MANILA, Philippines (4th UPDATE) – Senator Grace Poe filed petitions before the Supreme Court (SC) on Monday, December 28, to stop the Commission on Elections (Comelec) from cancelling her certificate of candidacy (COC) for the 2016 presidential elections.
Hours later, lawyer Estrella Elamparo – a petitioner who convinced the Comelec to cancel Poe’s COC – wrote the SC to oppose the senator’s appeal for a reprieve.
In two petitions for certiorari, Poe is requesting two temporary restraining orders (TROs) from the SC to stop the Comelec from implementing its ruling.
This comes 5 days after the Comelec decided on December 23 to bar her presidential bid. (READ: How Comelec commissioners voted on Grace Poe’s case)
Poe had 5 days from receipt of the decision to secure a reprieve from the SC, which is on recess until January 10.
The high court, however, can hold a special en banc session during the break.
SC spokesperson Theodore Te said that under Rule 7, Section 7 of the Internal Rules of the SC, Chief Justice Maria Lourdes Sereno “is empowered to act on urgent cases” and can issue a reprieve without holding a session. This is subject to the confirmation of the majority of the justices when sessions resume. (READ: What now for Grace Poe? 3 things to expect)
In a statement on Monday, Poe said her presidential bid is now in the hands of the SC. (READ: EXPLAINER: What happens if Poe doesn’t get TRO before printing of ballots?)
“I am putting my fate in the hands of the Supreme Court. We remain confident that our justices will protect the rights of foundlings like me to run for public office. We enjoin the public to keep a keen eye on the proceedings and the decision on the case,” the senator said.
She added, “My lawyers have put forward strong evidence, relevant court discussions and principles, and jurisprudence that would show that I am a natural-born Filipino with at least 10 years’ residency in the Philippines.”
‘Grave abuse of discretion’
Poe’s lawyer George Garcia, for his part, accused the Comelec of grave abuse of discretion when it cancelled the senator’s COC.
Two Comelec divisions previously ruled to cancel her COC. The decisions were upheld at the Comelec en banc, or the commission sitting as a whole, with a 5-2 vote on the 1st division case, and a 5-1 vote on the 2nd division case.
Garcia said that the Comelec wrongly interpreted the evidence presented by the senator’s camp to debunk the complaints against her.
He also questioned the timing of the release of the poll body’s decision, which came as government offices were about to go on holiday break.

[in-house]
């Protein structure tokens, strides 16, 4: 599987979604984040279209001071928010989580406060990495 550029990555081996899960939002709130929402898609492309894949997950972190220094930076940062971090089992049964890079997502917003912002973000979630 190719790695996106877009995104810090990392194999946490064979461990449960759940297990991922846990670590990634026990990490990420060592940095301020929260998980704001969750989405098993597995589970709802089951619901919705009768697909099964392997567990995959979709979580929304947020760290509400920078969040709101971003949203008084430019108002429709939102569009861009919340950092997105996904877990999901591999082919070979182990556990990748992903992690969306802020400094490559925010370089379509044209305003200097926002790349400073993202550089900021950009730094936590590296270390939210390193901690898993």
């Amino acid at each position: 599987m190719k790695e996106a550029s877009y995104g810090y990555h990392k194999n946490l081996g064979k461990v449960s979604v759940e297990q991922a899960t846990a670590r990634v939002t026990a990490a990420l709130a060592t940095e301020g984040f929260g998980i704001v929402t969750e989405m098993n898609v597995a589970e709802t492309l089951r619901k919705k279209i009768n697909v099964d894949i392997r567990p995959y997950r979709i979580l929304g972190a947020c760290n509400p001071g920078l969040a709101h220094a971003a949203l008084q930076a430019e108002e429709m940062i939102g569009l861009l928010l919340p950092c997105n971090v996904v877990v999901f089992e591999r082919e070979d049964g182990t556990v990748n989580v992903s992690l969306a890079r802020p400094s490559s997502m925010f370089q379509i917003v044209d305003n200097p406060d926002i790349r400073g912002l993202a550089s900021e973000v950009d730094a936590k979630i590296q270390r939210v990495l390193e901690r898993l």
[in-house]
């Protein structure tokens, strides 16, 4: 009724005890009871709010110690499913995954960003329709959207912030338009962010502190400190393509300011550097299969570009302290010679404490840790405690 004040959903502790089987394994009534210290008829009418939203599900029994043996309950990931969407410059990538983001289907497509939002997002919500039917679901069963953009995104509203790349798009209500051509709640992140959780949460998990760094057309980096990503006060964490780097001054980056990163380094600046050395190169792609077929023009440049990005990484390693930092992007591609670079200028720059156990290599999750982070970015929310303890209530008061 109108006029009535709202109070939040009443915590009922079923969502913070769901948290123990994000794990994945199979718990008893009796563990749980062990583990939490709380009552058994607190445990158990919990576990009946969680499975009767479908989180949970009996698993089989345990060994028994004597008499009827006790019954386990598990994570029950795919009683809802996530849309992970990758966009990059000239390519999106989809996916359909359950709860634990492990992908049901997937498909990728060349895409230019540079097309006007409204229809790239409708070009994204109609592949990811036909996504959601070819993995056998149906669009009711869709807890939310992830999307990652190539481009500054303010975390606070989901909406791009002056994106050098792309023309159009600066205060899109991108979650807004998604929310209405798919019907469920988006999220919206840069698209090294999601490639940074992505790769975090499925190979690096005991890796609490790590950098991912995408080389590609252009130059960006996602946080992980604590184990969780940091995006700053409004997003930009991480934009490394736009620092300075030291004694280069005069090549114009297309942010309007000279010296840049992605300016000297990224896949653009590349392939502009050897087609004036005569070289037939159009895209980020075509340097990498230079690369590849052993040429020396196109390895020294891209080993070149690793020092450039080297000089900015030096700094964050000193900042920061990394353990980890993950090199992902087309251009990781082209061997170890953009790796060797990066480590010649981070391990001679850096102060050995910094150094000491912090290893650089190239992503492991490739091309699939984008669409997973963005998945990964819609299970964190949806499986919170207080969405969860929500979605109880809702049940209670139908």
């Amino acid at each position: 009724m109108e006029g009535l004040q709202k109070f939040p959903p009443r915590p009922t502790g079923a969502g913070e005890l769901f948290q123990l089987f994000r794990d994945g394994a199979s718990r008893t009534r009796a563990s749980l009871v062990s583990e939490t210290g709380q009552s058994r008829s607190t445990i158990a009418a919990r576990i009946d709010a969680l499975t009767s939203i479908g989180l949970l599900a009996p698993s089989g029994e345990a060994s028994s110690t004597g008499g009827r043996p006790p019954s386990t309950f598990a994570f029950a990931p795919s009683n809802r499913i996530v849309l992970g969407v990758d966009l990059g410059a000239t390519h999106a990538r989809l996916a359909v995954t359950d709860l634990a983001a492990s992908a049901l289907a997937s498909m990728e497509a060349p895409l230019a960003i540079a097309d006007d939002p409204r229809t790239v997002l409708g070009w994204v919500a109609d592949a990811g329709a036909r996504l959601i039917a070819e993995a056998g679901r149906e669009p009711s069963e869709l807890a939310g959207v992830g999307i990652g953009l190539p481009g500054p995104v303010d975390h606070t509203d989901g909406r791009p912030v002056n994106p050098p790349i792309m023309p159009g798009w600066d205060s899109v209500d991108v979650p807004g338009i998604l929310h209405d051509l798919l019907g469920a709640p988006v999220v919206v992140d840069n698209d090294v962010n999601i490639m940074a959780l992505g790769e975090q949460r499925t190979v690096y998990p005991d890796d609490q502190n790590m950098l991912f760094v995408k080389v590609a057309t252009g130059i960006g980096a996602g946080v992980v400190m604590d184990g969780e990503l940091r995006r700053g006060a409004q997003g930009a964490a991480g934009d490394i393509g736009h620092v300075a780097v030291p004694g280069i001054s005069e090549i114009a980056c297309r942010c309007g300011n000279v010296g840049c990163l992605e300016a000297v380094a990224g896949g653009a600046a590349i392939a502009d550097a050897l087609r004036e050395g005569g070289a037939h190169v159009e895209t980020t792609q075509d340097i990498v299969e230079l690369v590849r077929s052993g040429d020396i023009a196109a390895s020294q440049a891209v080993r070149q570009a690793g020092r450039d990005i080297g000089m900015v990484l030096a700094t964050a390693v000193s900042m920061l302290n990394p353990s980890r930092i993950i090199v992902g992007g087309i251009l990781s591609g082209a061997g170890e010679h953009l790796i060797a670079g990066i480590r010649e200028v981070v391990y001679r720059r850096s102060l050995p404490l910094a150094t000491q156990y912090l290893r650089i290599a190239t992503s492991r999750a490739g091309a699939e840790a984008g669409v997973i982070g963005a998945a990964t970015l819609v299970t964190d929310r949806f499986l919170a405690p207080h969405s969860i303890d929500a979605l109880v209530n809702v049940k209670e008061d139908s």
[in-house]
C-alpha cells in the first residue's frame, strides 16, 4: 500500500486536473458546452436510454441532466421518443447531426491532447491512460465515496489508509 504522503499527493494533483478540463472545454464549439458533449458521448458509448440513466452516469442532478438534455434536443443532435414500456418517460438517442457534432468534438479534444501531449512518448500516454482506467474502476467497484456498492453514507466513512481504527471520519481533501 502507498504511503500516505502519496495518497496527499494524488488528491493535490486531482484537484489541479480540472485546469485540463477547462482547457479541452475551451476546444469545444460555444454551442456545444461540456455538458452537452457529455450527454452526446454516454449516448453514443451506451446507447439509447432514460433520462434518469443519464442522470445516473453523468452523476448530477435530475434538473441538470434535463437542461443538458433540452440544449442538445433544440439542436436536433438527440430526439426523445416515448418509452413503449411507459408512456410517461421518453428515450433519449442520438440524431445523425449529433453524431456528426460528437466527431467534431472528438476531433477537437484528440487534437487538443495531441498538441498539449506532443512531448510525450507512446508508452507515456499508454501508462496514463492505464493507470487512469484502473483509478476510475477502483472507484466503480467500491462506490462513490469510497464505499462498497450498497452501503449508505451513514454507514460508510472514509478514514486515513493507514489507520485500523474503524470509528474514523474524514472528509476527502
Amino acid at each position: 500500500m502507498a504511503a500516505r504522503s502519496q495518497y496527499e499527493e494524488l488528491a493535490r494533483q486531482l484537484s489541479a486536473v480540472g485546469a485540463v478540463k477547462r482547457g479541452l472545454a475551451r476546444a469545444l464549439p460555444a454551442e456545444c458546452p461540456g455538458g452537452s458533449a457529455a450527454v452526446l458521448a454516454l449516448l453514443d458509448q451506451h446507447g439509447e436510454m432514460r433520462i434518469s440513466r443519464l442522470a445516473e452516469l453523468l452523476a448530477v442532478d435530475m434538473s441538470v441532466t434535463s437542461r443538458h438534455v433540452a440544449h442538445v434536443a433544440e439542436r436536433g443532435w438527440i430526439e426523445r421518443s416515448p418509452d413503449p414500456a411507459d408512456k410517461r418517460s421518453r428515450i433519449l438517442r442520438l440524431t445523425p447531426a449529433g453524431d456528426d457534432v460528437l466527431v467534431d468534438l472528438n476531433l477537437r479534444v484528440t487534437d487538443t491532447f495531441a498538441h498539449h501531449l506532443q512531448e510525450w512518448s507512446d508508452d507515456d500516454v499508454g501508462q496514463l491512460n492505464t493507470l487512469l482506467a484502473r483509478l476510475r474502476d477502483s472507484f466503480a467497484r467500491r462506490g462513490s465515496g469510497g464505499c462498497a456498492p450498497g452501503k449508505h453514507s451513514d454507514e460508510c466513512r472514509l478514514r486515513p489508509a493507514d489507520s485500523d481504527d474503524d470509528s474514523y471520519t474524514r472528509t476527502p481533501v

“That’s where you can see the Comelec’s grave abuse of discretion…The decision was released two days before Christmas. The entire nation knows that the court was going on recess,” Garcia said.
Poe’s camp is requesting a special raffle for the case to be assigned to a Supreme Court justice.
But Garcia added that the Chief Justice herself may choose to issue a TRO without holding a session.
If the Comelec decides to implement its decision on Poe’s disqualification, Garcia said the senator’s camp may still be granted a status quo ante order to undo her exclusion from the 2016 polls.
Elamparo: Poe not entitled to TRO
Elamparo, on the other hand, said in her opposition that Poe is not entitled to a TRO. She also said that contrary to the senator’s claims, Poe does not stand to suffer grave and irreparable damage.
“The Supreme Court had time and again ruled that possible irreparable damage without proof of actual existing right is not a ground for injunction. Where the complainant’s right is doubtful or disputed, injunction is not proper. Absent a clear legal right, the issuance of the injunctive relief constitutes grave abuse of discretion,” Elamparo said.
She added: “Indeed, under no circumstance can it be claimed that inability to run or be included in the ballot as a candidate can cause clear and irreparable damage to a person – as if it were a life and death situation.”
However, Elamparo argued, the damage to the electorate will be “grave and irreparable” if the Comelec’s rulings are not implemented.
“Instead of the electorate being presented only with a list of those who are really qualified, if petitioner’s name is not removed from the official list of candidates and ballot, voters may be misled into voting for her.”
“If later on, it is confirmed that she is not qualified, these voters who were misled would have effectively been disenfranchised as they would have been robbed of the opportunity to vote for a qualified candidate,” Elamparo’s opposition read.
‘I stand by Grace’
Senator Francis Escudero, for his part, expressed confidence that the high court “will uphold the truth” in Poe’s case.
“I have my highest respect for and confidence in our magistrates that they will uphold the truth,” Poe’s running mate said in a statement.
Escudero added that he trusted that the SC justices’ “unquestionable wisdom and integrity will once and for all settle questions surrounding Senator Poe’s qualifications to seek the highest post in the land.”
“I stand by Senator Poe and maintain that she is qualified to run for president in the 2016 national elections,” he said.
Escudero indirectly addressed allegations that he is set to drop Poe as a presidential candidate and support Vice President Jejomar Binay, following the Comelec decisions on her candidacy. (READ: Poe supporters slam Escudero as ‘Boy Laglag’)
“Let us not allow baseless allegations being floated by malicious minds to once again succeed and supersede the very heart of the issue here, which is the right of Sen. Poe, a foundling, to run for office,” he said. – Rappler.com